What Is Light Pollution? Relying on Eco-Friendly LEDs Has One Major Drawback
Just looking at the U.S. map of light pollution makes it clear that this is a widespread issue.
There are so many kinds of pollution around the world that harm both the environment and humans — and one unexpected form is light pollution. Just looking at the U.S. map of light pollution makes it clear that this is a widespread issue.
Additionally, as LED bulbs have increased in popularity due to being more eco-friendly, the environmental drawbacks with these lightbulbs have come to light.
What is light pollution, exactly? Keep reading for a look into how it affects the planet and humans, and to see a map of which areas are most affected by it.
What is light pollution?
Light pollution is when artificial lights interfere with the planet’s natural darkness, resulting in a ricochet of harmful impacts on the environment. According to the International Dark-Sky Association, an organization that works to “protect the night skies,” light pollution comes from a number of sources, including standard lighting (both inside and outside of buildings), light-up ads, streetlights, and sports arenas.
The International Dark-Sky Association believes that not only is a lot of this light brighter than it needs to be and inefficient, but it’s also wholly unnecessary in many instances.
And when there is light pollution, nature suffers. Leaving lights on consumes a significant amount of electricity, often powered by fossil fuels. Excess artificial light can disrupt natural ecosystems and the routines of wildlife, including their sleep patterns, their ability to hunt for prey, and their habitats. It can also disrupt the sleep of humans, leading to a number of negative health effects.
A U.S. map of light pollution shows that cities are most affected by artificial light.
Various websites have maps showing where light pollution is the strongest across the U.S., as well as the world. For instance, the website Light Pollution Map shows that the eastern half of the U.S. has the most light pollution (as evidenced by a lot of yellow on the map), with similar high amounts of light pollution along the coast of California and the Pacific Northwest.
Within the yellow areas, there are various pockets of light pink, which are the most light-polluted areas. Most of these light pink pockets in the U.S. are cities, which are typically more population-dense (and building-dense than surrounding areas). These include: New York City, Philadelphia, Boston, Rochester, Pittsburgh, Chicago, Atlanta, Tampa, Miami, Dallas, Austin, Houston, Denver, San Francisco, and Los Angeles.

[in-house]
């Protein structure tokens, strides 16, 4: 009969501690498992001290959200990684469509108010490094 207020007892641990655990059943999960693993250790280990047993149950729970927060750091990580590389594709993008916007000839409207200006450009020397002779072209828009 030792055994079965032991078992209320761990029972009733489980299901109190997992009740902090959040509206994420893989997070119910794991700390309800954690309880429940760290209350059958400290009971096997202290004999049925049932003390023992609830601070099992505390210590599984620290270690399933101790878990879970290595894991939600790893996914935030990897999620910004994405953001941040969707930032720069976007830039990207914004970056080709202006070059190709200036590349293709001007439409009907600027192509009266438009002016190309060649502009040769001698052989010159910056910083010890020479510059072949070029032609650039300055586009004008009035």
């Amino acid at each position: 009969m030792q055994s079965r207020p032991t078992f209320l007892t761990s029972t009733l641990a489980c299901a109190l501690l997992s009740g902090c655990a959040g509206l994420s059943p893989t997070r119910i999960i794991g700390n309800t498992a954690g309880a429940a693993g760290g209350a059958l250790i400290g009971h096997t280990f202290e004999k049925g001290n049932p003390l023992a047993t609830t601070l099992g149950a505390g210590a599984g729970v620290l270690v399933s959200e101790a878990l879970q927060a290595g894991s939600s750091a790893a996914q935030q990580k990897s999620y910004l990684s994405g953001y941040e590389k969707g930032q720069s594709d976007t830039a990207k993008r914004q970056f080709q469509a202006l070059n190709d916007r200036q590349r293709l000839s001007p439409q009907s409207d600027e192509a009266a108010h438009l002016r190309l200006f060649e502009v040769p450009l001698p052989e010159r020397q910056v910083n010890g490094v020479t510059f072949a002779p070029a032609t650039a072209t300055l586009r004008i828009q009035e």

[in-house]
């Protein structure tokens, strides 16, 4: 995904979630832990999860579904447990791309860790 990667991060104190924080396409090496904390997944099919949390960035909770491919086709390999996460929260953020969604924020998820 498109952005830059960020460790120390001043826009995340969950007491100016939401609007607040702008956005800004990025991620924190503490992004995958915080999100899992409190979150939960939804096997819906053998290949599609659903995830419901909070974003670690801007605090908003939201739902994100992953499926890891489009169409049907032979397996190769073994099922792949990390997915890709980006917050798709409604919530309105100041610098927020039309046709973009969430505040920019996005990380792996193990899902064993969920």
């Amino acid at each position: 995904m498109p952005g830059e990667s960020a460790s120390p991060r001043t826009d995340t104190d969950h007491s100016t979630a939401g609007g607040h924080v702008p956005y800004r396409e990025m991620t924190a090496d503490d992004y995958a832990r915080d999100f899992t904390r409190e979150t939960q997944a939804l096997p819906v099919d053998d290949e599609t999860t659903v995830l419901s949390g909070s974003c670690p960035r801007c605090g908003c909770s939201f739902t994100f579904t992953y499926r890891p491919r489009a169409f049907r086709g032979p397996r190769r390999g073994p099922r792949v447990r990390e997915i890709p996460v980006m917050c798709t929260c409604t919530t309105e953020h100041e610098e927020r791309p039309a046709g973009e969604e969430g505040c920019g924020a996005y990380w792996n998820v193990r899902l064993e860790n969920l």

LED light bulbs are supposed to be safer, but they actually have various health and environmental risks.
Oftentimes, the solution to making lighting more eco-friendly is switching to LED (light-emitting diode) lightbulbs, which are more energy efficient than traditional bulbs. However, this uptick in using LED bulbs “has come at the expense of a rapid increase in light pollution,” Ruskin Hartley of the executive director International Dark-Sky Association told The Los Angeles Times.
As he explained to the outlet, because people know that LEDs are less wasteful, they tend to be less conservative in their use of them (something called the Jevons paradox), therefore wasting more resources in the long run. And what are those resources? Largely, fossil fuels. So even though people use LEDs to save energy, overall, we are actually using more energy than we were in the past.
On top of that, a recent study found out that LED bulbs actually emit more blue light radiation, which can be more light-pollutive for both the environment and humans, as blue light represses more melatonin than other light sources.
So what is the solution to this? According to Hartley, there’s no need to simply go dark — we humans just need to go back to a mindset of being conservative with our light use, only using artificial light when and where it is necessary. Additionally, various states and countries around the world have anti-light pollution laws, and if more places implement those, it could significantly reduce light pollution worldwide — and have vital benefits.
This article, originally published on Sept. 21, 2022 has been updated.